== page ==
Some laboratory tests feed a simulated exhaust stream of 200 standard cubic feet per minute. This is roughly equivalent to the exhaust output of a 200-cubic-inch (3.3-liter) engine running at 3,400 rpm. Backpressure (in inches Hg) is measured at the muffler inlet, and a microphone records the sound level at the muffler’s outlet in decibels. Using this setup, the manufacturer can benchmark and compare the performance of its own mufflers against OEM mufflers and competitive mufflers.

The typical stock muffler produces about 3 inches Hg of backpressure at a flow rate of 200 cfm, but jumps to 16 inches Hg when the flow rate is increased to 300 cfm. This really hurts fuel economy and performance.

Many performance mufflers, on the other hand, do a great job of reducing backpressure, but aren’t very good at muffling noise. A straight-through “glass-pack”-style muffler is about as simple as it gets and offers little restriction to the flow of gas. Another difference that becomes obvious when various brands and types of mufflers are compared on a flow bench is that some flow much better than others. Higher flow numbers mean less backpressure, but flow numbers alone don’t tell the whole story because sound control also is important. Even so, two performance mufflers that look identical on the outside and have the same size inlet and outlet pipes can have very different flow numbers.

Direct-Fit or Universal?

Stock and performance mufflers are available in direct-fit or universal configurations. You’ll find the greatest selection in universal products, which can be adapted and made to fit almost any vehicle. But the main drawback of one-size-fits-all mufflers is they sometimes require cutting and welding pipes, and fabricating hangars and mounts.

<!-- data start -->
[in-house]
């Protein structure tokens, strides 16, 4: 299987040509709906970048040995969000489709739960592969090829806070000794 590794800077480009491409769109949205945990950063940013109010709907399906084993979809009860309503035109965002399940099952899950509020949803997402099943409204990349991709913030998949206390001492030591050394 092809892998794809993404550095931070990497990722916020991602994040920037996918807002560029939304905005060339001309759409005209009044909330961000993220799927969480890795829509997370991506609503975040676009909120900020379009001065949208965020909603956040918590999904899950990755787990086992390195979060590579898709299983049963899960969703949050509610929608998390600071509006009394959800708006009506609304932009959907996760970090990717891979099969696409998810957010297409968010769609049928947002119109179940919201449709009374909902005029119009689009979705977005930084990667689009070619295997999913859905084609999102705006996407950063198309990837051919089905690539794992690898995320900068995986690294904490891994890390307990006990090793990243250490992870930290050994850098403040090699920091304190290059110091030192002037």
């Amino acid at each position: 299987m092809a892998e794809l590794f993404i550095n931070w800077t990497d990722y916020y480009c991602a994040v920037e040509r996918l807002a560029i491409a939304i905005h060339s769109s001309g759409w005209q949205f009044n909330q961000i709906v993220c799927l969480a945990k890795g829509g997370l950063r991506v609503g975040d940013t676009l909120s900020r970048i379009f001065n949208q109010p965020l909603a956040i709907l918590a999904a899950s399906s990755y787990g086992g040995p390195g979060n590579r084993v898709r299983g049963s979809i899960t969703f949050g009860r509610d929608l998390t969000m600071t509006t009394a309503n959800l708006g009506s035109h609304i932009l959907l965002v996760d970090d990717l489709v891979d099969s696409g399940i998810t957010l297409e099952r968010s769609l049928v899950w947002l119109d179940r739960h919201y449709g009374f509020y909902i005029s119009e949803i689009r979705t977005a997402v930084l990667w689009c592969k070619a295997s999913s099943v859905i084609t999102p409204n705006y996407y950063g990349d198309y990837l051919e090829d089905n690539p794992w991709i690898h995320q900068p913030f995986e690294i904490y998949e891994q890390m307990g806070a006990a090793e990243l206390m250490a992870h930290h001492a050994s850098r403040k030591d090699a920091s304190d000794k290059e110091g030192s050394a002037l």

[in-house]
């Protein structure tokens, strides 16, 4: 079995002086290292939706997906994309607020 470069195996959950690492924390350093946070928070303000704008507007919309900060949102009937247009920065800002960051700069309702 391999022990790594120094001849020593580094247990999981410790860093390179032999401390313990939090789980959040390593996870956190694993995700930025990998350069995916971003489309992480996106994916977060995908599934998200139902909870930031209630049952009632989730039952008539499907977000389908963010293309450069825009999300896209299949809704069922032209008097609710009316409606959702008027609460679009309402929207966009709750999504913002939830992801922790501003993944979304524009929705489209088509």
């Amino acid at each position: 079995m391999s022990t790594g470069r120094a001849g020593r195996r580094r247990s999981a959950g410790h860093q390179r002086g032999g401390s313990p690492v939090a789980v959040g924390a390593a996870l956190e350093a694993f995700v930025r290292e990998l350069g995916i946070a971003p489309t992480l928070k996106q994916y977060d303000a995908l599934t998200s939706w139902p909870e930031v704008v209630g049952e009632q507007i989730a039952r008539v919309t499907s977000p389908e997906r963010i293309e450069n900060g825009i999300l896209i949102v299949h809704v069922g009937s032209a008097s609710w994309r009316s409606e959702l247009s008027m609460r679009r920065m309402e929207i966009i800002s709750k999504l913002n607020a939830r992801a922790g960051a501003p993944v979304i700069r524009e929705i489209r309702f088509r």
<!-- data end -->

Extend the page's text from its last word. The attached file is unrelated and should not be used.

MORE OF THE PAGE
When the stock muffler is removed, the existing pipe may have to be cut, shortened or lengthened. If the pipes are getting weak, they also may have to be replaced to complete the installation. Often, new hangers are necessary to support the muffler, or existing hangars may have to be repositioned to provide proper support and keep the system from flexing or rattling. Clearance may be another issue, especially with large oversized muffler cans that are not the same size, shape or length as the original muffler.

Most of these modifications are not difficult or expensive to make, but they take time.

Direct-fit mufflers usually don’t require any modifications or changes because they’re designed to replace the stock muffler perfectly. Most are a simple bolt-in installation that connect to existing pipes and have mounts that line up with the stock hangars. The major drawback with direct-fit custom mufflers is limited availability for less popular models. Unless a vehicle is really popular, you may have a hard time finding a direct-fit performance muffler for it.

Sound quality is something that’s harder to control with universal-fit mufflers than direct-fit mufflers that have been engineered for a specific vehicle application. Different engines sound differently and produce different frequencies and harmonics in their exhaust systems. So don’t expect a universal muffler to sound exactly the same regardless of what kind of vehicle it’s installed on. It won’t.